The group released their first self-titled album in 2008. Here is Elephant Revival in a live performance of White Rabbit.

Isn’t this neat? It was performed at Red Rocks Ampitheatre in 2015. I especially enjoy lead singer Bonnie Paine’s vocals.  Although Paine does not possess the sheer power of Grace Slick, she does have a pleasant vibrato, and overall her vocals are an excellent fit to White Rabbit.

Somewhat to my surprise, I also enjoyed hearing the guitar solo from White Rabbit reprised on electric violin and, of all things, an electrified banjo. The song builds to a powerful conclusion, aided by an interesting mix of percussion instruments; I found this to be a successful cover of an iconic acid-rock anthem.

Sadly, Elephant Revival has been on hiatus since 2018. In the meantime, several of the band members are involved in solo projects. My hope is that “Elephant Revival” has a long memory and that they reunite soon – they appear to be a talented and creative group.

Source Material:

Wikipedia, White Rabbit (song)
Wikipedia, The Great Society (band)
Wikipedia, Jefferson Airplane
Wikipedia, Elephant Revival

Posted in Classic Rock, Folk-rock music, Hard Rock, Psychedelic music, Rock and roll | Tagged , , , , | Leave a comment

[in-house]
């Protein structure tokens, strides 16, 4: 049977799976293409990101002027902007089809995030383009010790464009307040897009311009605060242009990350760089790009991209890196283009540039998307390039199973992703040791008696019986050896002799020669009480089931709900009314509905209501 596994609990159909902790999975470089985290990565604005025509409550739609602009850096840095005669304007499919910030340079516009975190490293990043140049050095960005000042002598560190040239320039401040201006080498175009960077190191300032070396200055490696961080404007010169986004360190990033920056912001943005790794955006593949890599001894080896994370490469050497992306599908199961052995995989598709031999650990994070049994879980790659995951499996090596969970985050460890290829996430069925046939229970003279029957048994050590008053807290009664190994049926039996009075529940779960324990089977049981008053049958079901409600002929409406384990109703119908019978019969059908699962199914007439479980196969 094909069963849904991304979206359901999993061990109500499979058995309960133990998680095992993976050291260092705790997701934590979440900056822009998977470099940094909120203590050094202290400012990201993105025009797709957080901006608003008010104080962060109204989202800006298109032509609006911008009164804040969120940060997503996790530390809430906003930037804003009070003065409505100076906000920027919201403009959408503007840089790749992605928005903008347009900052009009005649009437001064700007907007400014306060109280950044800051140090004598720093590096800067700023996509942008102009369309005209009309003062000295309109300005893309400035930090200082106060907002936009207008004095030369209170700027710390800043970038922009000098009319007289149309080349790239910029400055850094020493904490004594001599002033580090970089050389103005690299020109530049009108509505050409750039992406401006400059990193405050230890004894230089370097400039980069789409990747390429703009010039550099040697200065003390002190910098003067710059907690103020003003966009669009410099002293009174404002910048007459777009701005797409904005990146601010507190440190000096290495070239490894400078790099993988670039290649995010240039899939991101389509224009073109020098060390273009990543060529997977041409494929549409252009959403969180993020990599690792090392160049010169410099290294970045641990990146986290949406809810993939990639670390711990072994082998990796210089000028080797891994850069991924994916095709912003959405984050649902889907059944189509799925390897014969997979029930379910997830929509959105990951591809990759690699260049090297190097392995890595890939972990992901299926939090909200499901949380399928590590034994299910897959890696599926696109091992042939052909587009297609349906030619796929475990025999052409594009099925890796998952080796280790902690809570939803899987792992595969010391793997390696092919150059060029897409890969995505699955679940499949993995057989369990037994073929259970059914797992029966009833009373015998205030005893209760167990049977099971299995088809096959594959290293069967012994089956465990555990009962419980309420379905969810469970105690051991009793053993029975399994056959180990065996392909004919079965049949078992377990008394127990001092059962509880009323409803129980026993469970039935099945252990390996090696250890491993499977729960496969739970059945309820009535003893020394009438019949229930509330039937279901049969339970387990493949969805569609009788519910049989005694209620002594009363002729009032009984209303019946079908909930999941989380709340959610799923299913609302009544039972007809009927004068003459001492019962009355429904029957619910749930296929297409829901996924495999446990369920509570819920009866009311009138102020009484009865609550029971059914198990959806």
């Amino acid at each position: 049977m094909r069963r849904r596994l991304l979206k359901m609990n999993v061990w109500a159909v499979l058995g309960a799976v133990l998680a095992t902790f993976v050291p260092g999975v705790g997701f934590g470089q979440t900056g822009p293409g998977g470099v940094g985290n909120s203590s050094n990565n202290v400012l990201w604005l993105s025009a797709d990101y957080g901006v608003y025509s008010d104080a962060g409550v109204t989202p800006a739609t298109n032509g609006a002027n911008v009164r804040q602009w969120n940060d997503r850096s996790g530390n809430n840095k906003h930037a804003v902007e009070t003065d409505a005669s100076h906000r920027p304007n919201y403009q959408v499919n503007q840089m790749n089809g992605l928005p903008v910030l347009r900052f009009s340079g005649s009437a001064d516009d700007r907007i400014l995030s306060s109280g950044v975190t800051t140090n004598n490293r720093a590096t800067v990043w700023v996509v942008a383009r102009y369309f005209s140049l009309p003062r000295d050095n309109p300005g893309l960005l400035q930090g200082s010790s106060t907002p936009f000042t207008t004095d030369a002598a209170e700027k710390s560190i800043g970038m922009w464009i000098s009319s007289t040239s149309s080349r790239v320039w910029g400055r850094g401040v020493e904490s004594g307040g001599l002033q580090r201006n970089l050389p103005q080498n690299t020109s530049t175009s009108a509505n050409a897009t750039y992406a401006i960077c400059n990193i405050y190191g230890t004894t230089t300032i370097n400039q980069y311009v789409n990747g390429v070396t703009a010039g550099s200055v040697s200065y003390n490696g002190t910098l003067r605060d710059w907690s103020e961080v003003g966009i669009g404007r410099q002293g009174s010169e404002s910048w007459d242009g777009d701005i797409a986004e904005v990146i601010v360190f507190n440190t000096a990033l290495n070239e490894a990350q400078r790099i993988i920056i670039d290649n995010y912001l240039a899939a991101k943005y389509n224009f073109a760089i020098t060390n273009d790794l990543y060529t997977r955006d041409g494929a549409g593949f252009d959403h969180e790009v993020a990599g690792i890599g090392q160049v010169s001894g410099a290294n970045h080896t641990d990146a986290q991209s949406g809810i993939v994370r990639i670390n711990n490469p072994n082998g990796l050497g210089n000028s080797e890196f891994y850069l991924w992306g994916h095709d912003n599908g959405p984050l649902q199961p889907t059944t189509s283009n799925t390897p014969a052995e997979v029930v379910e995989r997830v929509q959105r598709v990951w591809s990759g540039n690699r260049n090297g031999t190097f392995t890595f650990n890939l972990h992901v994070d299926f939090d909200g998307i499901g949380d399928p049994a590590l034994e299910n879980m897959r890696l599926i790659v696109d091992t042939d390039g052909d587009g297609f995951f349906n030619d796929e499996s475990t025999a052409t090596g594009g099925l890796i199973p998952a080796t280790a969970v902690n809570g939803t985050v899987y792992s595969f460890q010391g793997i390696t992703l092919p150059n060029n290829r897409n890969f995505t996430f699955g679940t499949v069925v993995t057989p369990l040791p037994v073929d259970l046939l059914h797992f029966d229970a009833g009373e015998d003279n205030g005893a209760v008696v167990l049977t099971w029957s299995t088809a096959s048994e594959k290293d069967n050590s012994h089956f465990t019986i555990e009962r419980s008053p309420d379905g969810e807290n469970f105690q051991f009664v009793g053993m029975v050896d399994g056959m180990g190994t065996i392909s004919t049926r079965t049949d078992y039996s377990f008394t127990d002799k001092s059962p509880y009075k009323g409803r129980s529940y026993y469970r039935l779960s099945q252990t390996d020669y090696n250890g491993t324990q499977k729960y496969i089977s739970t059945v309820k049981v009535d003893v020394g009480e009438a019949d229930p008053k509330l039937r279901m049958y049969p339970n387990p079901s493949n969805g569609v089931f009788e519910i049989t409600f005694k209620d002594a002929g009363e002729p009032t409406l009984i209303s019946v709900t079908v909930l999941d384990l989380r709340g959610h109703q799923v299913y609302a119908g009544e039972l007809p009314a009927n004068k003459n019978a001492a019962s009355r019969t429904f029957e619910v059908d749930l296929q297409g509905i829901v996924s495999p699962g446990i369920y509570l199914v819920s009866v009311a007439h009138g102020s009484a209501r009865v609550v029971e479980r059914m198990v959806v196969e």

To Love Somebody: The Bee Gees; Nina Simone; Janis Joplin.

Hello there! This week our blog features a great 60s pop ballad, To Love Somebody. We will first discuss the original version by The Bee Gees. Next we review a cover by Nina Simone and we finish with a cover by Janis Joplin.

The Bee Gees and To Love Somebody:

The Bee Gees were an extraordinary pop group. Over their long career, there were arguably three distinctly different manifestations of this trio of brothers.

The Gibb family lived in Manchester, England. They had five children; the oldest was a girl, Lesley, then four brothers including Barry, twins Robin and Maurice, and Andy.

The brothers Barry, Robin and Maurice started a music group called The Rattlesnakes in England. Similar to The Beatles, this was initially a skiffle group that morphed into a rock and roll band. The Gibb family then moved to Queensland, Australia.

Once again, the Gibb boys began to perform as a trio. A Brisbane DJ re-named the boys “The BGs.” Although legend has it that The Bee Gees name stands for “The Brothers Gibb,” the initial name referred to the fact that the DJ Bill Gates, race-car driver Bill Goode (the boys used to perform at the Redcliffe Speedway in Brisbane) and Barry Gibb all had initials “BG.”

Here are the Bee Gees circa 1968. Back row from L: Vince Melouney, Maurice Gibb, Barry Gibb; front row Robin Gibb, Colin Petersen.